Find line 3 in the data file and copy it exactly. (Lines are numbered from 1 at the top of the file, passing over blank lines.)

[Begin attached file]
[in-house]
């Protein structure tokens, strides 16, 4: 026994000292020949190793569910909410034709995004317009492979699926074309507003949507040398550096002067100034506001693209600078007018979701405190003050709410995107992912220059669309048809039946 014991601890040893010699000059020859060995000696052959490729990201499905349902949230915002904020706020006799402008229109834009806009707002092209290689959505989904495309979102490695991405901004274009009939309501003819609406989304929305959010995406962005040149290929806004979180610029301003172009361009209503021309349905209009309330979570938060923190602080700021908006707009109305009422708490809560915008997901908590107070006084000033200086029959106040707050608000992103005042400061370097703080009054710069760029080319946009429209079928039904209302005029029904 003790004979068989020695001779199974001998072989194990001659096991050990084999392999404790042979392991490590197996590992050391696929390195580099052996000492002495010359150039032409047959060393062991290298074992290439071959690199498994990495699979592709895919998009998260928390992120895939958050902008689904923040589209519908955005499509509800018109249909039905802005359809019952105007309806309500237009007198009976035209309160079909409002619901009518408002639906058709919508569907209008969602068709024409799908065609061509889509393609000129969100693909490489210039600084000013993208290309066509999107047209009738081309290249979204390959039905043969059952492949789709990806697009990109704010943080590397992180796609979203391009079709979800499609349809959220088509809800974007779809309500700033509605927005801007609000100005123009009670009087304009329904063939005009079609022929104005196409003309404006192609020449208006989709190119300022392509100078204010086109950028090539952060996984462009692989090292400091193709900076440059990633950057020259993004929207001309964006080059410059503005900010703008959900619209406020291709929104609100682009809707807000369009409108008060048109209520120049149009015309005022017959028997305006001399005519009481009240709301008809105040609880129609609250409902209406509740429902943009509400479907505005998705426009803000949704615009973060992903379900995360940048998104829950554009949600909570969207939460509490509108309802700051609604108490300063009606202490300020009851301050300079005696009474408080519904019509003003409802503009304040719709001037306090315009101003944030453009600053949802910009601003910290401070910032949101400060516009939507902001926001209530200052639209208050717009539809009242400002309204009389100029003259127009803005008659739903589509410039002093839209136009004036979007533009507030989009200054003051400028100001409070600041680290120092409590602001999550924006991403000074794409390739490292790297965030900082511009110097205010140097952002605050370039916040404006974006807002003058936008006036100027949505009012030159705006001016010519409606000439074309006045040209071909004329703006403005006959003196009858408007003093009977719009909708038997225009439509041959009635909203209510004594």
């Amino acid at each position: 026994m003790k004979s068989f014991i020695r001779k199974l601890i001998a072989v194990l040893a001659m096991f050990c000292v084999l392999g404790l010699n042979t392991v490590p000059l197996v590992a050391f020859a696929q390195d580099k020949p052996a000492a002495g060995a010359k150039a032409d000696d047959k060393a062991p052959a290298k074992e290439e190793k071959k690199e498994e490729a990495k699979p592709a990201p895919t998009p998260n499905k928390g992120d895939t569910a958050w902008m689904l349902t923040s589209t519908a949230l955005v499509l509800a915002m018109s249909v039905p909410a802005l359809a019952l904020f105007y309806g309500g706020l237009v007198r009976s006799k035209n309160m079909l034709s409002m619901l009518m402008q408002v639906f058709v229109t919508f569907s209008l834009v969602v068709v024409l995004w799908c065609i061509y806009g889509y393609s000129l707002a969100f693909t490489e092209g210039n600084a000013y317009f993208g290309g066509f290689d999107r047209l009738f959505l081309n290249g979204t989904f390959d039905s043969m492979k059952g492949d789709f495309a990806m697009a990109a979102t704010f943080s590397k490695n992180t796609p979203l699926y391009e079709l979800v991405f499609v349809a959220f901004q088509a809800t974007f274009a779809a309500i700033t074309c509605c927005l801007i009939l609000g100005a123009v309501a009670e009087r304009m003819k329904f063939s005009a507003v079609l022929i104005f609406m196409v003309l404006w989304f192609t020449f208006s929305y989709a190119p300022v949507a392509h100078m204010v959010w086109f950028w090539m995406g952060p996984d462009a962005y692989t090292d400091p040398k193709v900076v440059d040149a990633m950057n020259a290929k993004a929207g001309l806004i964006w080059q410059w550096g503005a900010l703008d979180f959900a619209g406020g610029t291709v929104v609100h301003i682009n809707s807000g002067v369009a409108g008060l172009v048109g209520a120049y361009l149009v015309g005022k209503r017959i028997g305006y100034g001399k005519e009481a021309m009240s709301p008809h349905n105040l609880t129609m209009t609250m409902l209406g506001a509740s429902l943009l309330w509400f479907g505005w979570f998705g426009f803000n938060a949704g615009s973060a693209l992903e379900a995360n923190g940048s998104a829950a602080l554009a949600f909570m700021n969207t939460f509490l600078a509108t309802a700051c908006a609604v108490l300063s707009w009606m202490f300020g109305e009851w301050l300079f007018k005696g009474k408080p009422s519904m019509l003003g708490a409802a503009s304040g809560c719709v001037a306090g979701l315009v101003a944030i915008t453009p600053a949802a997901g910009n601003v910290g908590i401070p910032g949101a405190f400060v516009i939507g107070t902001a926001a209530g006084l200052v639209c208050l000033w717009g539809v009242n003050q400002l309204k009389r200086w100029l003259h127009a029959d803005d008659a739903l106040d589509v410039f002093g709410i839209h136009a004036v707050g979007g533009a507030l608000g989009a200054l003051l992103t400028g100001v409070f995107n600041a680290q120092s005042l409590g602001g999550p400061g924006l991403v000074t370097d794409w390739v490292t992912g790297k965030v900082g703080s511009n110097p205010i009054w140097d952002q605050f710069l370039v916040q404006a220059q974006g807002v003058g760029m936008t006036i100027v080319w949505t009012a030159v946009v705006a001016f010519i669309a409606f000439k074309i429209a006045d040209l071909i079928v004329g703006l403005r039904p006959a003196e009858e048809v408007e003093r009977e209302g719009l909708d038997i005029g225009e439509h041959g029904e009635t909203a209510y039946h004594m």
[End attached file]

């Amino acid at each position: 026994m003790k004979s068989f014991i020695r001779k199974l601890i001998a072989v194990l040893a001659m096991f050990c000292v084999l392999g404790l010699n042979t392991v490590p000059l197996v590992a050391f020859a696929q390195d580099k020949p052996a000492a002495g060995a010359k150039a032409d000696d047959k060393a062991p052959a290298k074992e290439e190793k071959k690199e498994e490729a990495k699979p592709a990201p895919t998009p998260n499905k928390g992120d895939t569910a958050w902008m689904l349902t923040s589209t519908a949230l955005v499509l509800a915002m018109s249909v039905p909410a802005l359809a019952l904020f105007y309806g309500g706020l237009v007198r009976s006799k035209n309160m079909l034709s409002m619901l009518m402008q408002v639906f058709v229109t919508f569907s209008l834009v969602v068709v024409l995004w799908c065609i061509y806009g889509y393609s000129l707002a969100f693909t490489e092209g210039n600084a000013y317009f993208g290309g066509f290689d999107r047209l009738f959505l081309n290249g979204t989904f390959d039905s043969m492979k059952g492949d789709f495309a990806m697009a990109a979102t704010f943080s590397k490695n992180t796609p979203l699926y391009e079709l979800v991405f499609v349809a959220f901004q088509a809800t974007f274009a779809a309500i700033t074309c509605c927005l801007i009939l609000g100005a123009v309501a009670e009087r304009m003819k329904f063939s005009a507003v079609l022929i104005f609406m196409v003309l404006w989304f192609t020449f208006s929305y989709a190119p300022v949507a392509h100078m204010v959010w086109f950028w090539m995406g952060p996984d462009a962005y692989t090292d400091p040398k193709v900076v440059d040149a990633m950057n020259a290929k993004a929207g001309l806004i964006w080059q410059w550096g503005a900010l703008d979180f959900a619209g406020g610029t291709v929104v609100h301003i682009n809707s807000g002067v369009a409108g008060l172009v048109g209520a120049y361009l149009v015309g005022k209503r017959i028997g305006y100034g001399k005519e009481a021309m009240s709301p008809h349905n105040l609880t129609m209009t609250m409902l209406g506001a509740s429902l943009l309330w509400f479907g505005w979570f998705g426009f803000n938060a949704g615009s973060a693209l992903e379900a995360n923190g940048s998104a829950a602080l554009a949600f909570m700021n969207t939460f509490l600078a509108t309802a700051c908006a609604v108490l300063s707009w009606m202490f300020g109305e009851w301050l300079f007018k005696g009474k408080p009422s519904m019509l003003g708490a409802a503009s304040g809560c719709v001037a306090g979701l315009v101003a944030i915008t453009p600053a949802a997901g910009n601003v910290g908590i401070p910032g949101a405190f400060v516009i939507g107070t902001a926001a209530g006084l200052v639209c208050l000033w717009g539809v009242n003050q400002l309204k009389r200086w100029l003259h127009a029959d803005d008659a739903l106040d589509v410039f002093g709410i839209h136009a004036v707050g979007g533009a507030l608000g989009a200054l003051l992103t400028g100001v409070f995107n600041a680290q120092s005042l409590g602001g999550p400061g924006l991403v000074t370097d794409w390739v490292t992912g790297k965030v900082g703080s511009n110097p205010i009054w140097d952002q605050f710069l370039v916040q404006a220059q974006g807002v003058g760029m936008t006036i100027v080319w949505t009012a030159v946009v705006a001016f010519i669309a409606f000439k074309i429209a006045d040209l071909i079928v004329g703006l403005r039904p006959a003196e009858e048809v408007e003093r009977e209302g719009l909708d038997i005029g225009e439509h041959g029904e009635t909203a209510y039946h004594m």